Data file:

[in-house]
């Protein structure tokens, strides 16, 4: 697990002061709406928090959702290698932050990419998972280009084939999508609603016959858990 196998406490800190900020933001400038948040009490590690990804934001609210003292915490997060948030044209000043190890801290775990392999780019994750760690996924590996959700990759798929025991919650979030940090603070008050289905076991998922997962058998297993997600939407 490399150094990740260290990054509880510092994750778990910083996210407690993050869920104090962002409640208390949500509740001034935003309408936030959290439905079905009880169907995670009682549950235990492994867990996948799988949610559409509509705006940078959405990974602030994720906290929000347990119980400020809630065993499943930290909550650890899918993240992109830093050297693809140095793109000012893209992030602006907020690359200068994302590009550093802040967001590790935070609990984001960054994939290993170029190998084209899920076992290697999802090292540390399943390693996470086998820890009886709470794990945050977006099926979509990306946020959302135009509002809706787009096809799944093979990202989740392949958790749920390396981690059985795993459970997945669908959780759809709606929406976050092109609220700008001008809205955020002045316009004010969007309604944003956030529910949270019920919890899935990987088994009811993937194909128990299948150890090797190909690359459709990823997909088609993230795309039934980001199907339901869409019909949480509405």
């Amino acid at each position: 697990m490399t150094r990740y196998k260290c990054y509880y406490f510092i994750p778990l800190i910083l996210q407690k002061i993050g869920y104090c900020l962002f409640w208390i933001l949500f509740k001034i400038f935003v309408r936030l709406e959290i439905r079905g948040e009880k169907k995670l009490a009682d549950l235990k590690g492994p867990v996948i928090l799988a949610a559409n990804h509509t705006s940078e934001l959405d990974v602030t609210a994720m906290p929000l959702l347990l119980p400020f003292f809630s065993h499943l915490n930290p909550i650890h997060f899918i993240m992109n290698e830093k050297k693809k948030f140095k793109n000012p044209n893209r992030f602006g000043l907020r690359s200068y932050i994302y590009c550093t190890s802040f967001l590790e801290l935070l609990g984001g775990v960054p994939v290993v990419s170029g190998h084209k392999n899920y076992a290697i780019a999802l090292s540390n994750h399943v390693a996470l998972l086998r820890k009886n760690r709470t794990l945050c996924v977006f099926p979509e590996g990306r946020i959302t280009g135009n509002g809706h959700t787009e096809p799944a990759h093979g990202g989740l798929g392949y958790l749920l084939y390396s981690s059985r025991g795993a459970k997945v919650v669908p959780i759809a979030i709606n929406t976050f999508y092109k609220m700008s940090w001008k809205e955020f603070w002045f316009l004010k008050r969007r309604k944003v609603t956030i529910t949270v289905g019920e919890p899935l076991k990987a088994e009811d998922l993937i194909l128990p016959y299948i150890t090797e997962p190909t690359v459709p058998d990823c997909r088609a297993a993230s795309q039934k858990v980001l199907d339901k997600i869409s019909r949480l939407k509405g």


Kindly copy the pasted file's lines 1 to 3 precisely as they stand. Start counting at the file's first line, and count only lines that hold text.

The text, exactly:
[in-house]
């Protein structure tokens, strides 16, 4: 697990002061709406928090959702290698932050990419998972280009084939999508609603016959858990 196998406490800190900020933001400038948040009490590690990804934001609210003292915490997060948030044209000043190890801290775990392999780019994750760690996924590996959700990759798929025991919650979030940090603070008050289905076991998922997962058998297993997600939407 490399150094990740260290990054509880510092994750778990910083996210407690993050869920104090962002409640208390949500509740001034935003309408936030959290439905079905009880169907995670009682549950235990492994867990996948799988949610559409509509705006940078959405990974602030994720906290929000347990119980400020809630065993499943930290909550650890899918993240992109830093050297693809140095793109000012893209992030602006907020690359200068994302590009550093802040967001590790935070609990984001960054994939290993170029190998084209899920076992290697999802090292540390399943390693996470086998820890009886709470794990945050977006099926979509990306946020959302135009509002809706787009096809799944093979990202989740392949958790749920390396981690059985795993459970997945669908959780759809709606929406976050092109609220700008001008809205955020002045316009004010969007309604944003956030529910949270019920919890899935990987088994009811993937194909128990299948150890090797190909690359459709990823997909088609993230795309039934980001199907339901869409019909949480509405």
């Amino acid at each position: 697990m490399t150094r990740y196998k260290c990054y509880y406490f510092i994750p778990l800190i910083l996210q407690k002061i993050g869920y104090c900020l962002f409640w208390i933001l949500f509740k001034i400038f935003v309408r936030l709406e959290i439905r079905g948040e009880k169907k995670l009490a009682d549950l235990k590690g492994p867990v996948i928090l799988a949610a559409n990804h509509t705006s940078e934001l959405d990974v602030t609210a994720m906290p929000l959702l347990l119980p400020f003292f809630s065993h499943l915490n930290p909550i650890h997060f899918i993240m992109n290698e830093k050297k693809k948030f140095k793109n000012p044209n893209r992030f602006g000043l907020r690359s200068y932050i994302y590009c550093t190890s802040f967001l590790e801290l935070l609990g984001g775990v960054p994939v290993v990419s170029g190998h084209k392999n899920y076992a290697i780019a999802l090292s540390n994750h399943v390693a996470l998972l086998r820890k009886n760690r709470t794990l945050c996924v977006f099926p979509e590996g990306r946020i959302t280009g135009n509002g809706h959700t787009e096809p799944a990759h093979g990202g989740l798929g392949y958790l749920l084939y390396s981690s059985r025991g795993a459970k997945v919650v669908p959780i759809a979030i709606n929406t976050f999508y092109k609220m700008s940090w001008k809205e955020f603070w002045f316009l004010k008050r969007r309604k944003v609603t956030i529910t949270v289905g019920e919890p899935l076991k990987a088994e009811d998922l993937i194909l128990p016959y299948i150890t090797e997962p190909t690359v459709p058998d990823c997909r088609a297993a993230s795309q039934k858990v980001l199907d339901k997600i869409s019909r949480l939407k509405g």